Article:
A tree change spurred Paul Messenger and his family to distil the essence of a new life
It’s just past 9am on a Monday and Paul Messenger is already drinking rum. The Husk Distillers owner is tasting the first barrel of his cane juice rum and gently guiding it towards an October release.
“It’s not your average job,” the geologist with a PhD in earth science concedes.
When the first 250-bottle batch of Husk Virgin Cane Rum is released, it will mark a milestone for Paul and his family, whose “tree change” five years ago saw them leave Brisbane and establish their boutique distillery on the banks of the Tweed River in picturesque Tumbulgum in northern NSW.
“Back in 2009, we had a trip through the Caribbean and we discovered the vibrant rum culture of the islands and the variety of the different types of rum,” he says. “We were particularly impressed with some of their aged sipping rums.”
Admitting a preference for malt whiskey over the molasses-based rum that dominates the Australian market, Paul taught himself how to create a premium rum from freshly crushed cane juice.
The family’s first harvest in 2012 comprised six tonnes of sugarcane hand-cut from their neighbour’s farm. By 2014 it was 55 tonnes, also hand-cut after late rain and strong winds blew the cane flat and stymied their plans to use machinery.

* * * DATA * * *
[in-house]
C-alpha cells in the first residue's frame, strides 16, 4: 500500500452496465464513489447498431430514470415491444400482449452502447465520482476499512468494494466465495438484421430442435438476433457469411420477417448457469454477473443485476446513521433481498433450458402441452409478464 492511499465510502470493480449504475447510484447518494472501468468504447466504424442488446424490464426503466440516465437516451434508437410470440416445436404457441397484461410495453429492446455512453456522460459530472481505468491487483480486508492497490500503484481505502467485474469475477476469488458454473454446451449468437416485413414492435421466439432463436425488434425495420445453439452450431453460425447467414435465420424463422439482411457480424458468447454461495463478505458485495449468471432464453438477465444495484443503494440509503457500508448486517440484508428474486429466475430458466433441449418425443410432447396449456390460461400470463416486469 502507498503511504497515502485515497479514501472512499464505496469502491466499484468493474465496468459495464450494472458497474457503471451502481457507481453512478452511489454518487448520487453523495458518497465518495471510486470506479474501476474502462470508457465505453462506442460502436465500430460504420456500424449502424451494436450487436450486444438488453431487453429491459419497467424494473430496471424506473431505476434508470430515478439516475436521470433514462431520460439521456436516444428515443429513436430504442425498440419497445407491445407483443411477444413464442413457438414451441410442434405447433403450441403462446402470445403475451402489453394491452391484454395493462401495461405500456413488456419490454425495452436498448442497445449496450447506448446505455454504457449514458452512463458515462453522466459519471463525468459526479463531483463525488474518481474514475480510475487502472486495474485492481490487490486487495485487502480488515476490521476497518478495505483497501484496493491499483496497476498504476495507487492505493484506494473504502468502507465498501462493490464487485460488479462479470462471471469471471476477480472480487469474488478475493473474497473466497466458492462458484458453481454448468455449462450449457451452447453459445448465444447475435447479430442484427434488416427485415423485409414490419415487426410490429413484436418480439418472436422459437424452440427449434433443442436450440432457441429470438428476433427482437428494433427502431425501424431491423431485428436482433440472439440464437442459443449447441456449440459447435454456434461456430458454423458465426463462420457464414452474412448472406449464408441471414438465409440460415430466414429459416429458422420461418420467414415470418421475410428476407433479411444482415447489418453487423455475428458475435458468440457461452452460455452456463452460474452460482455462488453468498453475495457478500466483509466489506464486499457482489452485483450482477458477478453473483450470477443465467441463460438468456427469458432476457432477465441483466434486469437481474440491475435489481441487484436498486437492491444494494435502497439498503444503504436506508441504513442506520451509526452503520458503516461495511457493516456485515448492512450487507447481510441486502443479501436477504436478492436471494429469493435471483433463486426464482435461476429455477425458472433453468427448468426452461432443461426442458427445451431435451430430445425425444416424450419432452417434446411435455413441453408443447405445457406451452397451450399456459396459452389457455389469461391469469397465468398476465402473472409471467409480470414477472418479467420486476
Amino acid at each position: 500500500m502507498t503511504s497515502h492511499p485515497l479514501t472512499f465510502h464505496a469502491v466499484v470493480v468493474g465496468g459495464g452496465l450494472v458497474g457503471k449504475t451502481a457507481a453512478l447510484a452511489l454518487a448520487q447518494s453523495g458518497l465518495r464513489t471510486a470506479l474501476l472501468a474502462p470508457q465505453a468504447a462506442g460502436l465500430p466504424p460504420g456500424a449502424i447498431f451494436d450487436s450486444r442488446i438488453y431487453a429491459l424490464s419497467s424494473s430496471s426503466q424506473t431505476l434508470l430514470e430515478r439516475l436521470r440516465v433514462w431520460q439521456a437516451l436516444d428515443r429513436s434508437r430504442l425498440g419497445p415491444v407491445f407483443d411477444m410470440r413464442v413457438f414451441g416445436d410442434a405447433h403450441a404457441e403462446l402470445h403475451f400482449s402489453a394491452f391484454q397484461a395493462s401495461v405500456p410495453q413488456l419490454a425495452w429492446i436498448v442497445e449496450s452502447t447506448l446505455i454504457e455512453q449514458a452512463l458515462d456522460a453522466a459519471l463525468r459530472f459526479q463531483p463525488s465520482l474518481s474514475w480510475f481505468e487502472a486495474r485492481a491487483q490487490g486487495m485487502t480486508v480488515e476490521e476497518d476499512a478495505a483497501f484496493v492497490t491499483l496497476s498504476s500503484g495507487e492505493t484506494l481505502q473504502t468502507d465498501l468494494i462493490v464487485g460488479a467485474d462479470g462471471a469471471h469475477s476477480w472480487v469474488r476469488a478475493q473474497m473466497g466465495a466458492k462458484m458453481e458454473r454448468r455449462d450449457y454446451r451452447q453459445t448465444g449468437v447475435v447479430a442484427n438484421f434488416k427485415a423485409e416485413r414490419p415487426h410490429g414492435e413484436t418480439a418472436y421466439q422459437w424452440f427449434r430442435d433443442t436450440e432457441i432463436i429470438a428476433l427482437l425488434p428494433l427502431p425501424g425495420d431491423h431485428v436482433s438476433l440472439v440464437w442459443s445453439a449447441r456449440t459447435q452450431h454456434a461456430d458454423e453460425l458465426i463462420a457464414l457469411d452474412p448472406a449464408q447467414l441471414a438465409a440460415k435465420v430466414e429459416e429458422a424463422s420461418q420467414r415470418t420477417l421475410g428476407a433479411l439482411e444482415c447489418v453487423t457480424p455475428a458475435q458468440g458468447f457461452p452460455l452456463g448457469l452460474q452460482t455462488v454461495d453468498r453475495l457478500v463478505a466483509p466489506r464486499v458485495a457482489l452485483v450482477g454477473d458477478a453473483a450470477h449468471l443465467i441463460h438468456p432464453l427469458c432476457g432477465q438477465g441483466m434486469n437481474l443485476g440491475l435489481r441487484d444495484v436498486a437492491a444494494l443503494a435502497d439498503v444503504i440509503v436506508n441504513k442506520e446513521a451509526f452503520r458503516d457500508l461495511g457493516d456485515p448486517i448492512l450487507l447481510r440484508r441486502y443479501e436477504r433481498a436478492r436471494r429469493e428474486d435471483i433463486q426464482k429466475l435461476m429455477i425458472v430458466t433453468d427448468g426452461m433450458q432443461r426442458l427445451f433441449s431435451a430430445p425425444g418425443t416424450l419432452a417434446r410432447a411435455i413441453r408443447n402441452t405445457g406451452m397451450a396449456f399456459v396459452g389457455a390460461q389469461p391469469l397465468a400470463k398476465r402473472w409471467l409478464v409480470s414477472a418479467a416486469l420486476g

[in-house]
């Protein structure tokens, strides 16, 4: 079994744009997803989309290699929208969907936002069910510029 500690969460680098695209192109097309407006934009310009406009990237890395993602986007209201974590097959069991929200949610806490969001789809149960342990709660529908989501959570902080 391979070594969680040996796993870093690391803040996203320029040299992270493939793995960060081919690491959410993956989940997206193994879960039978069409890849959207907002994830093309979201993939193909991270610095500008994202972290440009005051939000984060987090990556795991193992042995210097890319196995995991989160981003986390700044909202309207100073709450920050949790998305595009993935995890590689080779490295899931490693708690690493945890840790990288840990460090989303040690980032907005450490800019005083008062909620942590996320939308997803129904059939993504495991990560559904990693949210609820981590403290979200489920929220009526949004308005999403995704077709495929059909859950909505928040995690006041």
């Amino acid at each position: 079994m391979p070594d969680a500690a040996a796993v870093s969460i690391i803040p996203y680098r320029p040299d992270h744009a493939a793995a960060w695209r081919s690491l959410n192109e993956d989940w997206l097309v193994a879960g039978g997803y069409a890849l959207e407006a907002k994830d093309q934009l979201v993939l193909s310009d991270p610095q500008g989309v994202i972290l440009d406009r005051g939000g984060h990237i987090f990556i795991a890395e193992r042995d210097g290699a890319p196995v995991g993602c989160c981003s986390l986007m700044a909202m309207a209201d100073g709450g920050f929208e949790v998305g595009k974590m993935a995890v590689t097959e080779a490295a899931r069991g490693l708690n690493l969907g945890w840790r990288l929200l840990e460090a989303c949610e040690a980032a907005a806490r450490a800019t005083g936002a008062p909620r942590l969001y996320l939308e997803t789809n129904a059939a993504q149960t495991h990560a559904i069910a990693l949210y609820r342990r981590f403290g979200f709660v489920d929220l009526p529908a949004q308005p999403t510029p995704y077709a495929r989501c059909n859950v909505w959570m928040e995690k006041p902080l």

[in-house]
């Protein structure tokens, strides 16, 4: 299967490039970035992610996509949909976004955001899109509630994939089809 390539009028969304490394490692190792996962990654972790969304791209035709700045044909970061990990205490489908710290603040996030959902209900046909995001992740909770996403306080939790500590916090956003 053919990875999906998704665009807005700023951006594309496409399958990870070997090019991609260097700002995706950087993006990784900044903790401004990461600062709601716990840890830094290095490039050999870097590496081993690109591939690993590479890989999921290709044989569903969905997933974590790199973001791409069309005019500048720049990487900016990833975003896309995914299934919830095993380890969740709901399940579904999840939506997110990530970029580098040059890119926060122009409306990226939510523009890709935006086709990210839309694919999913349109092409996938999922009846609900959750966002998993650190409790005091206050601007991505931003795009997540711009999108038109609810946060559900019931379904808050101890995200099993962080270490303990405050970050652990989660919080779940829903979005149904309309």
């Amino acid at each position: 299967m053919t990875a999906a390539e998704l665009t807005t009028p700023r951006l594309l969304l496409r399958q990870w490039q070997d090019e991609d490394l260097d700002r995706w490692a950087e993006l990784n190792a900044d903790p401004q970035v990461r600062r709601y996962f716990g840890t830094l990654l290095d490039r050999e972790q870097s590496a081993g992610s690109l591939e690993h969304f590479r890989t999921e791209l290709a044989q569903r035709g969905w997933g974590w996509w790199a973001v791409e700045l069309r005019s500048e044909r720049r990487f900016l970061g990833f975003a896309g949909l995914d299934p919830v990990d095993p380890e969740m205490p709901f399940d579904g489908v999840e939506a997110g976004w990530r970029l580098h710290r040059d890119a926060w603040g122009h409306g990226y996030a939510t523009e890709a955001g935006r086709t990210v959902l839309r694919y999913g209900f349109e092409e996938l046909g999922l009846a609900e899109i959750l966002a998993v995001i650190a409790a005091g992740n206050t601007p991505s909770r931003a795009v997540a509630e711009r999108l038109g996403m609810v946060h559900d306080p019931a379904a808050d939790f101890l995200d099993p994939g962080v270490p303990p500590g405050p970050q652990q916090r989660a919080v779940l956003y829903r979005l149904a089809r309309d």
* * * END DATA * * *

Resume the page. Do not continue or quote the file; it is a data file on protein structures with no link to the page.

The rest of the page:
“It was a big year, but this year it’s all standing up straight, so fingers crossed we’ll be able to get the sett cutter going,” Messenger chuckles.
Each barrel of rum takes nine days to produce and is then left to age for at least three years.
During this ageing process, Messenger developed Ink Gin, a small-batch spirit with strong notes of lemon myrtle and Tasmanian pepperberry complementing the traditional botanicals of juniper and orange.
But it is the Southeast Asian butterfly pea flower that piqued the attention of gin connoisseurs – its petals giving the spirit an inky blue colour that blushes pink when tonic water is added.
Friends who had recently returned from Thailand regaled Messenger with stories of a chilled drink infused with the flower that changed colour with a squeeze of lime.
“I just started playing around with it and discovered it was pH sensitivity that changed the colour.
“Tonic water has a pH level of three and obviously gin and tonic is a good match.”
He began experimenting with the Ink Gin’s recipe, gathering “a couple of dozen botanicals” and whittling them down to 12 through trial and error.
“It’s a blank canvas and you just let your imagination go,” he says.
Husk is about to release its fifth and largest batch of Ink Gin – about 1700 bottles – before embarking on two months of rum production.
Once that is done, Messenger will be expanding the distillery to include a cellar door, cafe and restaurant opening to the public next year.